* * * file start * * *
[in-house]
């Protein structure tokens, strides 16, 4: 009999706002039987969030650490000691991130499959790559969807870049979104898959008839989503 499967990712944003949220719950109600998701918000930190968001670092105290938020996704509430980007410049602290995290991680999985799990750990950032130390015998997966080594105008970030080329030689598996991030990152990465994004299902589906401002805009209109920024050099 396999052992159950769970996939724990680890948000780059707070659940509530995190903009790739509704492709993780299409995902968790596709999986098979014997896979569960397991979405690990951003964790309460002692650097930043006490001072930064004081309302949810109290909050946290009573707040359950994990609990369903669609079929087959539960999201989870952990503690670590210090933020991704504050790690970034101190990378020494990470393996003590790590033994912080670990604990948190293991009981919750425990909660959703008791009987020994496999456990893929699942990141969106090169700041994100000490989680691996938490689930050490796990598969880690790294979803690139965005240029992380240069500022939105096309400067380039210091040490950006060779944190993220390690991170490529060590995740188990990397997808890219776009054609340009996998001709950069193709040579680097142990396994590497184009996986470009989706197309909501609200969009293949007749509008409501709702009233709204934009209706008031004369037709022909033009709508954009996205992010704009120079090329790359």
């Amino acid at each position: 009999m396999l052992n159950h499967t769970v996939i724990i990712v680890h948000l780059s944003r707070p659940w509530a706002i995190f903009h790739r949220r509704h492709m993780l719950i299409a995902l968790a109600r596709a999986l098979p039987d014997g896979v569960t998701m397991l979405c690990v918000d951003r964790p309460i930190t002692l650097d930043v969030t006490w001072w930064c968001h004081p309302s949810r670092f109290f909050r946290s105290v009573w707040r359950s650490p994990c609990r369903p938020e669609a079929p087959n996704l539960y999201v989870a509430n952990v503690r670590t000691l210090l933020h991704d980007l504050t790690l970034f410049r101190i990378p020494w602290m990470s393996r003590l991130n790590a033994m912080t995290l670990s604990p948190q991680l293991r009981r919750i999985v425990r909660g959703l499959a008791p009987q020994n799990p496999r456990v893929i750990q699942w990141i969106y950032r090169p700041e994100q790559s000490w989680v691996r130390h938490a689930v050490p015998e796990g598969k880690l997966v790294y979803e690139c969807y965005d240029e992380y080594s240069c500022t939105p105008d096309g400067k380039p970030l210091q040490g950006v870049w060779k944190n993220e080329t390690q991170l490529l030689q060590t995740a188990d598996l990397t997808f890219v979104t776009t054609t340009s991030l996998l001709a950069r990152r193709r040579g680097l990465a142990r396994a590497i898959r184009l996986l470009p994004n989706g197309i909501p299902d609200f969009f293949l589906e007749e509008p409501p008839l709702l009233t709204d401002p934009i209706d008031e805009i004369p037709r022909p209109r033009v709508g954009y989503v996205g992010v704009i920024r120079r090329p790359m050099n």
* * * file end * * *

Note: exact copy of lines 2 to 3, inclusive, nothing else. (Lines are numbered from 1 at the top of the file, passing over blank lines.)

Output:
């Protein structure tokens, strides 16, 4: 009999706002039987969030650490000691991130499959790559969807870049979104898959008839989503 499967990712944003949220719950109600998701918000930190968001670092105290938020996704509430980007410049602290995290991680999985799990750990950032130390015998997966080594105008970030080329030689598996991030990152990465994004299902589906401002805009209109920024050099 396999052992159950769970996939724990680890948000780059707070659940509530995190903009790739509704492709993780299409995902968790596709999986098979014997896979569960397991979405690990951003964790309460002692650097930043006490001072930064004081309302949810109290909050946290009573707040359950994990609990369903669609079929087959539960999201989870952990503690670590210090933020991704504050790690970034101190990378020494990470393996003590790590033994912080670990604990948190293991009981919750425990909660959703008791009987020994496999456990893929699942990141969106090169700041994100000490989680691996938490689930050490796990598969880690790294979803690139965005240029992380240069500022939105096309400067380039210091040490950006060779944190993220390690991170490529060590995740188990990397997808890219776009054609340009996998001709950069193709040579680097142990396994590497184009996986470009989706197309909501609200969009293949007749509008409501709702009233709204934009209706008031004369037709022909033009709508954009996205992010704009120079090329790359």
């Amino acid at each position: 009999m396999l052992n159950h499967t769970v996939i724990i990712v680890h948000l780059s944003r707070p659940w509530a706002i995190f903009h790739r949220r509704h492709m993780l719950i299409a995902l968790a109600r596709a999986l098979p039987d014997g896979v569960t998701m397991l979405c690990v918000d951003r964790p309460i930190t002692l650097d930043v969030t006490w001072w930064c968001h004081p309302s949810r670092f109290f909050r946290s105290v009573w707040r359950s650490p994990c609990r369903p938020e669609a079929p087959n996704l539960y999201v989870a509430n952990v503690r670590t000691l210090l933020h991704d980007l504050t790690l970034f410049r101190i990378p020494w602290m990470s393996r003590l991130n790590a033994m912080t995290l670990s604990p948190q991680l293991r009981r919750i999985v425990r909660g959703l499959a008791p009987q020994n799990p496999r456990v893929i750990q699942w990141i969106y950032r090169p700041e994100q790559s000490w989680v691996r130390h938490a689930v050490p015998e796990g598969k880690l997966v790294y979803e690139c969807y965005d240029e992380y080594s240069c500022t939105p105008d096309g400067k380039p970030l210091q040490g950006v870049w060779k944190n993220e080329t390690q991170l490529l030689q060590t995740a188990d598996l990397t997808f890219v979104t776009t054609t340009s991030l996998l001709a950069r990152r193709r040579g680097l990465a142990r396994a590497i898959r184009l996986l470009p994004n989706g197309i909501p299902d609200f969009f293949l589906e007749e509008p409501p008839l709702l009233t709204d401002p934009i209706d008031e805009i004369p037709r022909p209109r033009v709508g954009y989503v996205g992010v704009i920024r120079r090329p790359m050099n």